Drones: The missing link in cardiac arrest's chain of survival
By GORDON FOLKES
Three hundred fifty-six thousand: This is the frightening number of people in the United States who are affected by Sudden Cardiac Arrest (SCA) each year. Now, take into consideration that SCA's mortality rate is roughly 90 percent. Close to a daunting 320,000 men, women, and children, lose their lives in the United States each year due to SCA alone - this isn't an insignificant problem.
Despite the proliferation of nearly 2.4 million publicly accessible Automated External Defibrillators (AED) alongside increased efforts to spread SCA awareness and treatment education, this mortality rate has remained stagnant over the past 30 years. The current "Chain of Survival" explains a few, seemingly simple steps for successful treatment: recognize cardiac arrest, perform early CPR, provide rapid defibrillation, have effective advanced life support, and receive integrated post-cardiac arrest care. Following these steps will increase the likelihood of survival to upwards of 66 percent. So why the stagnant mortality rate? What's missing? Why so much death?
SCA must be recognized quickly, CPR must be performed immediately, and an AED shock must be swiftly administered because for every minute without defibrillation the chance of survival decreases nearly 10 percent. The devil lies here, in this crucial detail - swift defibrillation. The initial steps in SCA treatment have very few variables: Do you have a phone to dial 911... Yes/no? Can you perform CPR...Yes/no?
The process of swift defibrillation however, has enormous amounts of variability, and thus, is the most inconsistent and time-consuming: Is there an AED? Do you know its location? Where at that location is the device stored? Do you know where you are relative to that location? Is it close enough to retrieve quickly? Do you have the stamina to run there and back? Should you stop CPR to retrieve it? Can you contact someone who is closer? How do you contact them? How do you explain where you are to that individual? The list goes on... Take for example a golf course with an AED in the club house; Do you know the club house phone number? Are you calm enough to find that number? What hole are you on? Each one of these variables further opens the door to inconsistencies, time, consumption, and death. There is a fatal incongruency between the assumed simplicity of "swift defibrillation" and the reality of today's current, stationary AED implementation paradigm. The good news: The abundance of LTE networks, smart phones, IoT cloud infrastructure, and today's general climate of connectivity, when paired with the advancements in Multi-rotor Small Unmanned Air System reliability and performance has positioned us for a paradigm shift. Stationary, mounted AEDs are no longer the only implementation option. The era of dynamic, movable, intelligent AED implementation is upon us.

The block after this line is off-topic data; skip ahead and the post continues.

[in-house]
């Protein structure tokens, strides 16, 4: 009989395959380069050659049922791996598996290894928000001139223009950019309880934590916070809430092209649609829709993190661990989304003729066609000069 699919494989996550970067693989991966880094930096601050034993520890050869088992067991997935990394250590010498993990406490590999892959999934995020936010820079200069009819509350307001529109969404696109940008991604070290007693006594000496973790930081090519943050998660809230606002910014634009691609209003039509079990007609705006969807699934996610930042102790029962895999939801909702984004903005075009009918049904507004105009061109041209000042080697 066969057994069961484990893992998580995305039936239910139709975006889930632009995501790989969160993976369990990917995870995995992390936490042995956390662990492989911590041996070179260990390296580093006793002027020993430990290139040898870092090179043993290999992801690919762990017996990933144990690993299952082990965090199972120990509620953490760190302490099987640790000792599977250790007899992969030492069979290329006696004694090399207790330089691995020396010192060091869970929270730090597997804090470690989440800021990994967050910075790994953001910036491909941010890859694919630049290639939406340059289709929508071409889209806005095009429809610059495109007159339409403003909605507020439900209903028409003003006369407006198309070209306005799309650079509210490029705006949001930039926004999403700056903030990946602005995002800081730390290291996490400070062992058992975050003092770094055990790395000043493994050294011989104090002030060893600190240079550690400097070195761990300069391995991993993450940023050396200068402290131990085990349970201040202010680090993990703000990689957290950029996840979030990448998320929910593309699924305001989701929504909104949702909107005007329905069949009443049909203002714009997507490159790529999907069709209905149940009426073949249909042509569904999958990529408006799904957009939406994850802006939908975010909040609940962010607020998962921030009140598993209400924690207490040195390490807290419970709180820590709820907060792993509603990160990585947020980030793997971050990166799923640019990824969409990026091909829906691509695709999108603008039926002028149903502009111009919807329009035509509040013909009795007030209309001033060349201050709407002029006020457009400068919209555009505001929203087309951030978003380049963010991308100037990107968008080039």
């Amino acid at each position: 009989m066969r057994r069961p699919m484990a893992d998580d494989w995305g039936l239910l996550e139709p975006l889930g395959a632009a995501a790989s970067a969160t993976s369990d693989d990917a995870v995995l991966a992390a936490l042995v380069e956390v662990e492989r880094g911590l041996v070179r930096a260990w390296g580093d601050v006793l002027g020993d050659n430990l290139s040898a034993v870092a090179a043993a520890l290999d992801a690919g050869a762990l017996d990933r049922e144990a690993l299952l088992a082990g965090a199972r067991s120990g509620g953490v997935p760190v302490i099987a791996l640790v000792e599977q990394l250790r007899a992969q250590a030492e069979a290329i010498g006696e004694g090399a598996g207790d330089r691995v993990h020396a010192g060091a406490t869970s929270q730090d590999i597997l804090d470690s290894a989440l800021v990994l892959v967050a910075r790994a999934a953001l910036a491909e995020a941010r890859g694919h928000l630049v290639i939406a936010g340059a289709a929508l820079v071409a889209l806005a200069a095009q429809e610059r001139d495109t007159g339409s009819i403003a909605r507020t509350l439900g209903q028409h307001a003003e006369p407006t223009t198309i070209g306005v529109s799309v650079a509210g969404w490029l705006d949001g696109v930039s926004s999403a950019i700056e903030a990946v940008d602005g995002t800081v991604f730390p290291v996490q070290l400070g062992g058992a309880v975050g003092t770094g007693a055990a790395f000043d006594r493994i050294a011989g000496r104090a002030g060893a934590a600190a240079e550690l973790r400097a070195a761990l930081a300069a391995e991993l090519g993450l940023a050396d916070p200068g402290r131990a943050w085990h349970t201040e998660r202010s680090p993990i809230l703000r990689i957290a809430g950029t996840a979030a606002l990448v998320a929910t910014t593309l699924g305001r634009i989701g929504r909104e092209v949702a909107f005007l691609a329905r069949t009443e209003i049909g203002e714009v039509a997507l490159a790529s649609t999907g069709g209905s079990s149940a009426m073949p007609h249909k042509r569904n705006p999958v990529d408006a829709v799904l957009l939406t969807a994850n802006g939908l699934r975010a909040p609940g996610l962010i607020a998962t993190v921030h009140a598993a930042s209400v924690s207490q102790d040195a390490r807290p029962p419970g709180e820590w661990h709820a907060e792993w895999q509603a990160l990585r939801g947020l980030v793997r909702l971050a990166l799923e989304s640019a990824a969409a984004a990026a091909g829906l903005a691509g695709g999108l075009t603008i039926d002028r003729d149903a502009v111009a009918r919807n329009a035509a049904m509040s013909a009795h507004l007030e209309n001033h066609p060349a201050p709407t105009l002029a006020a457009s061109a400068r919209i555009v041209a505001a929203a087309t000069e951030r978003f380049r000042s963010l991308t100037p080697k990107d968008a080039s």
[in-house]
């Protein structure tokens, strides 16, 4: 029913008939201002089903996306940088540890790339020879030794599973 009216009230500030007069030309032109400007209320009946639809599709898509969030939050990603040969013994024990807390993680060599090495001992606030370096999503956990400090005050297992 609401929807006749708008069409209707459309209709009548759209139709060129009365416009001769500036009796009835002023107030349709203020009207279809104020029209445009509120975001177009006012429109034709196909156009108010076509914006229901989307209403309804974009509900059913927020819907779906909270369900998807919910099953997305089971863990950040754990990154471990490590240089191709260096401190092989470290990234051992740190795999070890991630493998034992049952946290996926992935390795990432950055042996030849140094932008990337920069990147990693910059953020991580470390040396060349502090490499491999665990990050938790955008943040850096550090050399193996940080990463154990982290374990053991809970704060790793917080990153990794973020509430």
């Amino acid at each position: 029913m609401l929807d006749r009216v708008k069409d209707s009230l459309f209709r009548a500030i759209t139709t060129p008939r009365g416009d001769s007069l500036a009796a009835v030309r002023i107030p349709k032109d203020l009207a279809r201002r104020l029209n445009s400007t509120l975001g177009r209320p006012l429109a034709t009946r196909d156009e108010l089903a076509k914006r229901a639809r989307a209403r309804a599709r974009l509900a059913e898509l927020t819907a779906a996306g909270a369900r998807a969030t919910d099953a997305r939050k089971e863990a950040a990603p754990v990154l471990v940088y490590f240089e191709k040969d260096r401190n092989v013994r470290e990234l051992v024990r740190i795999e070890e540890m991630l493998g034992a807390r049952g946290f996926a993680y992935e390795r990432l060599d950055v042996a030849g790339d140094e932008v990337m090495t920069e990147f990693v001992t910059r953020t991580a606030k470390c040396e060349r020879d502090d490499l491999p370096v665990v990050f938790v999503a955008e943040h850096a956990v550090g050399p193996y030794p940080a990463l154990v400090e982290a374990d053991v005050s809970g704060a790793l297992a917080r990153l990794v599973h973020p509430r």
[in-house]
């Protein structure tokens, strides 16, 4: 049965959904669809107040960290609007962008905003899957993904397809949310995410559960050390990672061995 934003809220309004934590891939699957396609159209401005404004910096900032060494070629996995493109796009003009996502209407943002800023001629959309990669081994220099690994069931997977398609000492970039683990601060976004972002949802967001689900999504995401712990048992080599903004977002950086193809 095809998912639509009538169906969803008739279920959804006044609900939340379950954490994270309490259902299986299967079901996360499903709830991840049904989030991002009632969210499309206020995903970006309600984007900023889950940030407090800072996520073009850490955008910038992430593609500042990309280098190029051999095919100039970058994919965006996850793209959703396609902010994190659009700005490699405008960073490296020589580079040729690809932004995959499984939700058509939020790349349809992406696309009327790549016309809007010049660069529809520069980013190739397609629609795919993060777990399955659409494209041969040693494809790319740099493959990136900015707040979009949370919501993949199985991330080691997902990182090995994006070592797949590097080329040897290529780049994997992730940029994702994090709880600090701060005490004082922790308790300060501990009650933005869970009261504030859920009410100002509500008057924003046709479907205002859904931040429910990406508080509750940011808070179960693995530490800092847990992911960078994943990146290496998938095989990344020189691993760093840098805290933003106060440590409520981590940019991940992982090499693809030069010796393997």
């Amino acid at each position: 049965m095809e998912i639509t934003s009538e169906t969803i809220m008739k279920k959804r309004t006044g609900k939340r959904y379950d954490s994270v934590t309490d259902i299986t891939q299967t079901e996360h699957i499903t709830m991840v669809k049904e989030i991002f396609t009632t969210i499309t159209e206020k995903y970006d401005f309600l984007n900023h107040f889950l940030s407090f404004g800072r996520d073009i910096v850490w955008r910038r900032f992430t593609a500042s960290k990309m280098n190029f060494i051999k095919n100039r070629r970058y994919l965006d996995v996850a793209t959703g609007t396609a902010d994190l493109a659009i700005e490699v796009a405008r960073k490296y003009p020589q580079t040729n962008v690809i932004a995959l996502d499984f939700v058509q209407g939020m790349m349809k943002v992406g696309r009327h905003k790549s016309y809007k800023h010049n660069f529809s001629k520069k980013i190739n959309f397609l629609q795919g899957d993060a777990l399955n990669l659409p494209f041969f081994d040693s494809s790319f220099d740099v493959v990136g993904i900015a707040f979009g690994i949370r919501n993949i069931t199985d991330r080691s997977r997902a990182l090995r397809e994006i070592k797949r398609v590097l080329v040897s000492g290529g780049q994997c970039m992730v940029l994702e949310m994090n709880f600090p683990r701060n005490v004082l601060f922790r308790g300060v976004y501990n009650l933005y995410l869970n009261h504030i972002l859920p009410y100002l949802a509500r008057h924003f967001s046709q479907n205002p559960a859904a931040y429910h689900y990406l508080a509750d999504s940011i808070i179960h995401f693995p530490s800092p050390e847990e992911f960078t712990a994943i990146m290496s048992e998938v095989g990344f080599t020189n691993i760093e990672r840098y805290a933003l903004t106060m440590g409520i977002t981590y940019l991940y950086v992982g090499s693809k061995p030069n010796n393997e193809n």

Should we eliminate the variables and inconsistencies surrounding AED retrieval and instead, simplify the process, defibrillation would be quicker, and the rescuer can shift his/her focus on performing effective CPR.
Enter the utilization of small Unmanned Air Systems (drone/SUAS). SUAS are extremely athletic and programable pieces of robotic hardware capable of transporting a plethora of medical equipment such as Narcan, tourniquets, and importantly AEDs, quickly over large geographical areas. The concept of strapping an AED to a drone is not a new one. In fact, it's a rather obvious solution - SUAS can fly quickly, over infrastructure, and directly to a victim in need.